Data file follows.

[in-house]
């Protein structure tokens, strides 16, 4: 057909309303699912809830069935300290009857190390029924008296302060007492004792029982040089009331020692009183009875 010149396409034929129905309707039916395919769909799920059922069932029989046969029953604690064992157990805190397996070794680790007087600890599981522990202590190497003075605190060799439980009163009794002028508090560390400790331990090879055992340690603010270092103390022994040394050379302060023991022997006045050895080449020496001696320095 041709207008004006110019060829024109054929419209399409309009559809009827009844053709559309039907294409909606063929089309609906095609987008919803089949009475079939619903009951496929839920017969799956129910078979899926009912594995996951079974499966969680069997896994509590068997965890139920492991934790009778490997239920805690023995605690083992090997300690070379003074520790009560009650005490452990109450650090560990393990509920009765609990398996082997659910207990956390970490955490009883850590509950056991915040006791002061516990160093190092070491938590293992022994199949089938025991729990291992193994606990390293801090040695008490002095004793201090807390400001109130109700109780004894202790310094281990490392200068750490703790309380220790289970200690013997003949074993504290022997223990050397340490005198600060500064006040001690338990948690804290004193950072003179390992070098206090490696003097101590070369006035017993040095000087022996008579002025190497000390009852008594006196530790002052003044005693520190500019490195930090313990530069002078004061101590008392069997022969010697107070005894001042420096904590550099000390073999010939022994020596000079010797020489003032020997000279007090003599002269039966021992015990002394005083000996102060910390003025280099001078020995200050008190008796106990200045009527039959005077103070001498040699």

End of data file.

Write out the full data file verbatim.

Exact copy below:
[in-house]
């Protein structure tokens, strides 16, 4: 057909309303699912809830069935300290009857190390029924008296302060007492004792029982040089009331020692009183009875 010149396409034929129905309707039916395919769909799920059922069932029989046969029953604690064992157990805190397996070794680790007087600890599981522990202590190497003075605190060799439980009163009794002028508090560390400790331990090879055992340690603010270092103390022994040394050379302060023991022997006045050895080449020496001696320095 041709207008004006110019060829024109054929419209399409309009559809009827009844053709559309039907294409909606063929089309609906095609987008919803089949009475079939619903009951496929839920017969799956129910078979899926009912594995996951079974499966969680069997896994509590068997965890139920492991934790009778490997239920805690023995605690083992090997300690070379003074520790009560009650005490452990109450650090560990393990509920009765609990398996082997659910207990956390970490955490009883850590509950056991915040006791002061516990160093190092070491938590293992022994199949089938025991729990291992193994606990390293801090040695008490002095004793201090807390400001109130109700109780004894202790310094281990490392200068750490703790309380220790289970200690013997003949074993504290022997223990050397340490005198600060500064006040001690338990948690804290004193950072003179390992070098206090490696003097101590070369006035017993040095000087022996008579002025190497000390009852008594006196530790002052003044005693520190500019490195930090313990530069002078004061101590008392069997022969010697107070005894001042420096904590550099000390073999010939022994020596000079010797020489003032020997000279007090003599002269039966021992015990002394005083000996102060910390003025280099001078020995200050008190008796106990200045009527039959005077103070001498040699």